Re: Its not windows as people know it - Change the name...
Call it Microsoft Doors. Like Windows, but with knockers, shiny handles and a bit bigger.
763 publicly visible posts • joined 12 Sep 2011
Third party switches (the most common I came across was the 1000v) were a solution for their time, but largely one in need of a problem. In the early days of DvSwitches, they were worth a look, but as DvSwitches evolved, the need diminished. For many customers, standard switches were sufficient, with network teams preferring to manage at the physical layer.
Of course, VMware's focus is now on NSX, so the only surprise is that it's taken them this long to pull the plug.
I'm one of those rare beasts - A happy Windows Phone 10 user with Continuum. Even more astounding is actually how useful it is. I've plugged my phone in for PowerPoint shows, written documents, browsed and successfully tested virtual desktop access with it.
Windows Phone may not be as popular as Android or iOS, but it actually got the concept of the phone being used to propel a laptop/desktop device just about right - enough so that others are looking at the idea with interest.
There's probably a few reasons why the CPU isn't merged with the DSP as you suggest. Firstly, it's developer kit, so it isn't quite product optimised for mass production - an all-in-one SoC would be more expensive and take a little longer to develop (though cheaper down the line when mass production occurs). A separate CPU and DSP means if their maths were wrong, they could change the CPU for something meatier without too much redesign. The marketing drones also have the opportunity to offer more powerful models for those who want to splash even more cash. Though dissipating the heat from a 24-core Xeon might be an issue...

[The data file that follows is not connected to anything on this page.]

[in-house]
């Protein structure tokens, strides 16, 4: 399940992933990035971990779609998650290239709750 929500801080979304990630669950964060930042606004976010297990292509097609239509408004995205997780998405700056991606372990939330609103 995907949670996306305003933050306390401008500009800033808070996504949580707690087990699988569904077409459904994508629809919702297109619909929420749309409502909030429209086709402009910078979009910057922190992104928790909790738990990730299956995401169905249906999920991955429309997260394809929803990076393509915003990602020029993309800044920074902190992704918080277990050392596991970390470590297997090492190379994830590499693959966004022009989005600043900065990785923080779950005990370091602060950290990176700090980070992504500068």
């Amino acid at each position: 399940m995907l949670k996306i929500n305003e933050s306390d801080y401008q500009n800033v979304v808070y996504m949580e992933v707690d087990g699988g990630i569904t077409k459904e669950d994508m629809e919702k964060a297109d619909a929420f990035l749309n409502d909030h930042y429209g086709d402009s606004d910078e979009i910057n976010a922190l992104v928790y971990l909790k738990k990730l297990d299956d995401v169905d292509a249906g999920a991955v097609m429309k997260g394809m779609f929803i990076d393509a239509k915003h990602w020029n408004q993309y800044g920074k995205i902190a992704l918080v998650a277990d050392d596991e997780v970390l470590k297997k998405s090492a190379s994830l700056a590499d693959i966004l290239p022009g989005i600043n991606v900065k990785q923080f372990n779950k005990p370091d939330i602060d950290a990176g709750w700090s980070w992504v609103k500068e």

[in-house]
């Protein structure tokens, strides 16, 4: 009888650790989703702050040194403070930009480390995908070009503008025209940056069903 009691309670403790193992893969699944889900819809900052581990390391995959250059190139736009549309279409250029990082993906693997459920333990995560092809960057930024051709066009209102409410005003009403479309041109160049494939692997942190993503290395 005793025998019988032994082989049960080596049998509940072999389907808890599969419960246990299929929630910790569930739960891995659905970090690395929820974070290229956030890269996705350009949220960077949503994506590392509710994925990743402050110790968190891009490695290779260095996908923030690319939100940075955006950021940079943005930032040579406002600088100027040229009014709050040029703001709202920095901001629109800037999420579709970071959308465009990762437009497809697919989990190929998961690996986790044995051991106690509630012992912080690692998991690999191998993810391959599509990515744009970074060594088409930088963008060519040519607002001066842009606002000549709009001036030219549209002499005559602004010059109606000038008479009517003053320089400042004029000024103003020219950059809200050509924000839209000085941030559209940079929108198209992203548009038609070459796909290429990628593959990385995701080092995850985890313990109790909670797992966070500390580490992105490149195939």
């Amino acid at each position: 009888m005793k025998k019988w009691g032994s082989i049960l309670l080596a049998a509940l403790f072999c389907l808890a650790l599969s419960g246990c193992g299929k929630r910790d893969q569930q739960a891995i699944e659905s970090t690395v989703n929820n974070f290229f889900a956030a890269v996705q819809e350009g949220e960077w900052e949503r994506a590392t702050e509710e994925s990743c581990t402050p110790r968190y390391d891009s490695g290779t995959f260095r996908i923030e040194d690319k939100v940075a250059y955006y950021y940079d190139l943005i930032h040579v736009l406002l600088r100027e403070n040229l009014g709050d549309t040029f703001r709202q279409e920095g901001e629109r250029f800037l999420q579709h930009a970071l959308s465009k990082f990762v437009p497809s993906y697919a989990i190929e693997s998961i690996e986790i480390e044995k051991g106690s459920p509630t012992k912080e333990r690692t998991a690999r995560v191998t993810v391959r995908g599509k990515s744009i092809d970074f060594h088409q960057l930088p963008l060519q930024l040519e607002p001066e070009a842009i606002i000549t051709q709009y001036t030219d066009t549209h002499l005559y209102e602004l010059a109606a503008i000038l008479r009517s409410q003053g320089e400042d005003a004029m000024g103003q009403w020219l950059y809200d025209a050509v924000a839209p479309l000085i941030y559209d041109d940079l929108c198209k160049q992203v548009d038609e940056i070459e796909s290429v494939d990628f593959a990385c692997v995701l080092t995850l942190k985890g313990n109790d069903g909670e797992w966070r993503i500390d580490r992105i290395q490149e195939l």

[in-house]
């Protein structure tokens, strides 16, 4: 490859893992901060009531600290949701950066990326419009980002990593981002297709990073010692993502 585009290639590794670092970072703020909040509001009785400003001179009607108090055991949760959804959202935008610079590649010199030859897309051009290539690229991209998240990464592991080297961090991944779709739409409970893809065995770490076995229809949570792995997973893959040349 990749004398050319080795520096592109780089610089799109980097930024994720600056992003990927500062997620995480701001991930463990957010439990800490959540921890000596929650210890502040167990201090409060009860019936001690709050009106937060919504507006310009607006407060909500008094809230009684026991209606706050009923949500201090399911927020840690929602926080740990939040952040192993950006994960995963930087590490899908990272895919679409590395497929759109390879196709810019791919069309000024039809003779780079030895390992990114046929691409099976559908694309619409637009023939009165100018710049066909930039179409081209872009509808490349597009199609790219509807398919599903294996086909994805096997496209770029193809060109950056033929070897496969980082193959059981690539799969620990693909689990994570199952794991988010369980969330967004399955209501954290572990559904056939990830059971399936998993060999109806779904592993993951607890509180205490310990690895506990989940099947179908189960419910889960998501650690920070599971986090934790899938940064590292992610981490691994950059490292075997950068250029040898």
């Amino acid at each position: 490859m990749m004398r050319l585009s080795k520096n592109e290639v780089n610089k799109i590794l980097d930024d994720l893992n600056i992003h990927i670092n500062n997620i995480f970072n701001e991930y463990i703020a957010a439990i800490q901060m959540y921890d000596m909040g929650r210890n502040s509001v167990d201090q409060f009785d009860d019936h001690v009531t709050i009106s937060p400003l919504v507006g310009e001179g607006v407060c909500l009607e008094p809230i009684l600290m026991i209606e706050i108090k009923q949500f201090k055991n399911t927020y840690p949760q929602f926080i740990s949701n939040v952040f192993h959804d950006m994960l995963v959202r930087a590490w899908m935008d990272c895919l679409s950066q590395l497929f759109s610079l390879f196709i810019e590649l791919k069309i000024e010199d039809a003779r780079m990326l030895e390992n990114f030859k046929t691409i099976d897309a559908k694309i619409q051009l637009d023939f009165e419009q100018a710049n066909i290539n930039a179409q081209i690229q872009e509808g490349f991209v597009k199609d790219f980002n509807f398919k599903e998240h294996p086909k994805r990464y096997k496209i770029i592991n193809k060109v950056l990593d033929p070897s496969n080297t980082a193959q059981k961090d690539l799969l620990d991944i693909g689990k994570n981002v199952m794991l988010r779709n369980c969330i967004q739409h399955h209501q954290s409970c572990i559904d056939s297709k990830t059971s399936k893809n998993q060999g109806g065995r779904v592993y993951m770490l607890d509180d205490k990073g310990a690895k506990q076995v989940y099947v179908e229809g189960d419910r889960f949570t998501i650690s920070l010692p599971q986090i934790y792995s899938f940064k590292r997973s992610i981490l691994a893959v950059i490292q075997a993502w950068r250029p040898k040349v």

"But it still doesn't change what the Mail published, does it?"
You rather miss the point - You're basically punishing them for the sins of past generations of editors and journalists based on your present day political bias.
Remember also that many media outlets were rather keen on Stalin's Russia in the mid 40's when they were doing a fine impression of a steamroller over the remnants of the Nazi hordes - do we accuse them of being Reds-under-the bed too?
"That would seem to be missing out the production costs of the fossil fuel and its distribution to filling stations?"
Don't get me wrong, I like the idea of the electric car (I remember electric milk floats as a lad), but before you start the high-ground moral willy-waving, if you want to bring fossil fuel manufacture into the debate, out of fairness, we should bring in the impact of:
- Rare-earths used in the necessarily larger electric motors.
- Cost of manufacture and transport of somewhat heavy batteries. This is not cheap tech here, sadly.
- Cost of running and maintaining nuclear power stations (including decommissioning, nuclear waste goodness), wind turbines (tend to be in lovely, scenic places that are conversely expensive to maintain), coal and gas power stations (say no more!).